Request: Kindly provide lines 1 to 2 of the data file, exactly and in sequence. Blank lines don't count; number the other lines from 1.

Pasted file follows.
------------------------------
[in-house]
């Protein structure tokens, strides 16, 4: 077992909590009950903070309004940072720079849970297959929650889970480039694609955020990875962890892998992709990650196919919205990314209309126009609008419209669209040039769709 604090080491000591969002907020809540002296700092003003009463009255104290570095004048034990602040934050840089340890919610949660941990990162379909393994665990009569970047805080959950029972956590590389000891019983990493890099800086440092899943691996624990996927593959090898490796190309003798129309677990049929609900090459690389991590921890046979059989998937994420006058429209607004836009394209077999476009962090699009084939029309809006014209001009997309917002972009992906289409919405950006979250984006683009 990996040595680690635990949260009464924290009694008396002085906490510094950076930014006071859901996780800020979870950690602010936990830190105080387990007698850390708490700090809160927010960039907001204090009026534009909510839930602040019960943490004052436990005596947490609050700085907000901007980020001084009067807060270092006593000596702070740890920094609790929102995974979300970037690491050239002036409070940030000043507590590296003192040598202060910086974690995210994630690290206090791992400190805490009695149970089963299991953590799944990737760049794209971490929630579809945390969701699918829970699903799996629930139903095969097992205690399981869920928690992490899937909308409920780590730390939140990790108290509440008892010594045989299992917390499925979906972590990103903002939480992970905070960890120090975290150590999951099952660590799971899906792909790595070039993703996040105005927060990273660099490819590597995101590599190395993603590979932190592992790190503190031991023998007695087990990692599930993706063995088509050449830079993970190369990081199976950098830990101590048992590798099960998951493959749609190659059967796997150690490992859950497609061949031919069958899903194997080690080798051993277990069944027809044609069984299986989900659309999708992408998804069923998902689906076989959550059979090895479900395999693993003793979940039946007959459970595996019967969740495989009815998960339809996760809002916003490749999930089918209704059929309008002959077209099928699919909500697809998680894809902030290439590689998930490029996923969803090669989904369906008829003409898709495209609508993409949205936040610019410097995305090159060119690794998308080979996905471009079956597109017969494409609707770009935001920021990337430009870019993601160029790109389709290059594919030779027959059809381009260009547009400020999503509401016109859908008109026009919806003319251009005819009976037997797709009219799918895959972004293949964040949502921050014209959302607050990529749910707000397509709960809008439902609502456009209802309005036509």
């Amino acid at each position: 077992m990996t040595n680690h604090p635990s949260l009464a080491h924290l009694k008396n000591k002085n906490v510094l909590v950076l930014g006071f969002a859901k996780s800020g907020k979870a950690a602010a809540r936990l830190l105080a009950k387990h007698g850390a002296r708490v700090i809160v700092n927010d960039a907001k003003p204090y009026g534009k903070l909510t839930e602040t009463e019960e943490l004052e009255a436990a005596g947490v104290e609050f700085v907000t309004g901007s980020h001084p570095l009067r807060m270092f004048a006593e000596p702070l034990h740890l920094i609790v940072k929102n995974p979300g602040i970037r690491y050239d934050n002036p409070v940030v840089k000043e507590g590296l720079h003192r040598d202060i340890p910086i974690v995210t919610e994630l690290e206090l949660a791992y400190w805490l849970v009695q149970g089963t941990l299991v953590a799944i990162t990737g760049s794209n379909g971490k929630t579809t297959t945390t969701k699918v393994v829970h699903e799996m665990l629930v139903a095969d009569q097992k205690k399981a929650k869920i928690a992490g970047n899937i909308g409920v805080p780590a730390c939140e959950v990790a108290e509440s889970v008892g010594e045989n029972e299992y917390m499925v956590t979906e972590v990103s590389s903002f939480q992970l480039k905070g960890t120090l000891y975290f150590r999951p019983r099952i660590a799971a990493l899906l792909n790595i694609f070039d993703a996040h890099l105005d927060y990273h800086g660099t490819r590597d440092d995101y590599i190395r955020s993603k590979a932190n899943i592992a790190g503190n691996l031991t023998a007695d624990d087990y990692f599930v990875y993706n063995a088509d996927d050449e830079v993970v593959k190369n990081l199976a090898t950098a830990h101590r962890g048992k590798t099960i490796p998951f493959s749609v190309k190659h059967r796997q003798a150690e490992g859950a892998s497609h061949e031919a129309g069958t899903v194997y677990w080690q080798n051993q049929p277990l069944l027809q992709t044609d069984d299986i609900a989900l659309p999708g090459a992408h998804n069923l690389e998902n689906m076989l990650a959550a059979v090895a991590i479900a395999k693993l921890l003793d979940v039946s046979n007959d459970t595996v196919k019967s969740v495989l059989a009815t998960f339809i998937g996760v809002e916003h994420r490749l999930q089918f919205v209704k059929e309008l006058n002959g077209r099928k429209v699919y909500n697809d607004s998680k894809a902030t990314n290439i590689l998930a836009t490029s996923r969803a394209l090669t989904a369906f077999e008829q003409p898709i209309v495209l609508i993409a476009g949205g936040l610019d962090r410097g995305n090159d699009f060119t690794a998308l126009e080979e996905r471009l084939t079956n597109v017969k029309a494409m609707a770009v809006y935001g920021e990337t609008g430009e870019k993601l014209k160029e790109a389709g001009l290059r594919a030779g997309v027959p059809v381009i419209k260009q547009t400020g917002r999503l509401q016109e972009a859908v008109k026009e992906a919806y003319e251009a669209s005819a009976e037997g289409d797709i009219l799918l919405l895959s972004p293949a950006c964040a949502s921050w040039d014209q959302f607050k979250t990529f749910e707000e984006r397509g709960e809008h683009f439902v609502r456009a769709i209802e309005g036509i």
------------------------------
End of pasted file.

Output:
[in-house]
């Protein structure tokens, strides 16, 4: 077992909590009950903070309004940072720079849970297959929650889970480039694609955020990875962890892998992709990650196919919205990314209309126009609008419209669209040039769709 604090080491000591969002907020809540002296700092003003009463009255104290570095004048034990602040934050840089340890919610949660941990990162379909393994665990009569970047805080959950029972956590590389000891019983990493890099800086440092899943691996624990996927593959090898490796190309003798129309677990049929609900090459690389991590921890046979059989998937994420006058429209607004836009394209077999476009962090699009084939029309809006014209001009997309917002972009992906289409919405950006979250984006683009 990996040595680690635990949260009464924290009694008396002085906490510094950076930014006071859901996780800020979870950690602010936990830190105080387990007698850390708490700090809160927010960039907001204090009026534009909510839930602040019960943490004052436990005596947490609050700085907000901007980020001084009067807060270092006593000596702070740890920094609790929102995974979300970037690491050239002036409070940030000043507590590296003192040598202060910086974690995210994630690290206090791992400190805490009695149970089963299991953590799944990737760049794209971490929630579809945390969701699918829970699903799996629930139903095969097992205690399981869920928690992490899937909308409920780590730390939140990790108290509440008892010594045989299992917390499925979906972590990103903002939480992970905070960890120090975290150590999951099952660590799971899906792909790595070039993703996040105005927060990273660099490819590597995101590599190395993603590979932190592992790190503190031991023998007695087990990692599930993706063995088509050449830079993970190369990081199976950098830990101590048992590798099960998951493959749609190659059967796997150690490992859950497609061949031919069958899903194997080690080798051993277990069944027809044609069984299986989900659309999708992408998804069923998902689906076989959550059979090895479900395999693993003793979940039946007959459970595996019967969740495989009815998960339809996760809002916003490749999930089918209704059929309008002959077209099928699919909500697809998680894809902030290439590689998930490029996923969803090669989904369906008829003409898709495209609508993409949205936040610019410097995305090159060119690794998308080979996905471009079956597109017969494409609707770009935001920021990337430009870019993601160029790109389709290059594919030779027959059809381009260009547009400020999503509401016109859908008109026009919806003319251009005819009976037997797709009219799918895959972004293949964040949502921050014209959302607050990529749910707000397509709960809008439902609502456009209802309005036509």